I'm Andrew mac. I'm the director of city lights project. It's an arts project which focuses on art in public spaces. We're here in Hosier lane. It's right in the middle of Melbourne city. We devised this project to be in public so that we could reach a very wide audience. inside a gallery you might get 30 to 50 people a day but in the street and in this street in particular thousands of people come down here every day so it's primarily about reaching a big audience
In the mid-90s when I started the city Lights project Melbourne city was a lot quieter and actually people didn't use these laneways.
The city is on a grid structure which is state of the art city design in the 1850s. Over the years the laneways became misused and unused and so people didn't come down here.
There was no graffiti here there was no businesses here there was nothing but I knew that these streets would eventually become gentrified to some degree and people would start to use them.
The graffiti has grown with the light boxes and businesses have been attracted to this street and other streets because of the graffiti and because of the people that come to look at the graffiti. There are now apartments here as well. So all this development has come after the fact.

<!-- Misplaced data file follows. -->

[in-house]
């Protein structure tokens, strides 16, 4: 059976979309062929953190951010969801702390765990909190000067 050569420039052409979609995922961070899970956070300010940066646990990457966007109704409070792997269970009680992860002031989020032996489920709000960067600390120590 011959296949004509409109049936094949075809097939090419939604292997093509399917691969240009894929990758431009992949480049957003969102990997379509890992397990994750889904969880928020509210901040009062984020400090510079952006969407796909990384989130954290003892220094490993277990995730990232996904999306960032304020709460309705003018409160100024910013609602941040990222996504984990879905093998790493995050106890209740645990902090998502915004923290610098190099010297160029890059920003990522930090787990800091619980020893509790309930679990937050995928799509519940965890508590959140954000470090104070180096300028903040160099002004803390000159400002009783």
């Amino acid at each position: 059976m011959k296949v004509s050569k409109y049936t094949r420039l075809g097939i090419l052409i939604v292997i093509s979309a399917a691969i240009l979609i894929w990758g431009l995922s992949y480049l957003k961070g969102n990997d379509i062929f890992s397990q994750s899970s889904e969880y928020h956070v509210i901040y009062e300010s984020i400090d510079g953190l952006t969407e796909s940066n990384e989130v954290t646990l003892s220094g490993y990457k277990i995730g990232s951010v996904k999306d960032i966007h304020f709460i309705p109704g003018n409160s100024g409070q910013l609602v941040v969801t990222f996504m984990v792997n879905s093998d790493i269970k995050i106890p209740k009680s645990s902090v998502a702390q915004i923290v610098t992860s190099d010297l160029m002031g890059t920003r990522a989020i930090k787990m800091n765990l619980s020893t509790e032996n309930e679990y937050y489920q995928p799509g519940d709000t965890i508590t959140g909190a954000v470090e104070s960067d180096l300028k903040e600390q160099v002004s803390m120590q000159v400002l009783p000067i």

It's kind of the opposite people often talk about this broken windows effect that graffiti destroys areas but in this case graffiti has brought life to this area.
So you see a lot of really interesting uses of the street. Strangely enough people come to shoot weddings here on the weekends. Sometimes there will be up to 5 or 6 weddings. They line up for a particular spot.
It's important because there are so few avenues for free speech and increasingly we're clamped down on - there are so many rules and regulations about what you can and can't do in a city.
Melbourne has grown to really love the graffiti. I see people from every age, from little kids to people in their 70s some of whom are quite expert on the changes that they see happening in the streets - they really take not of it. So in Melbourne I think it's had a positive effect on the culture and it's meant that people can understand that art doesn't just have to exist inside an institution that it can be in the street.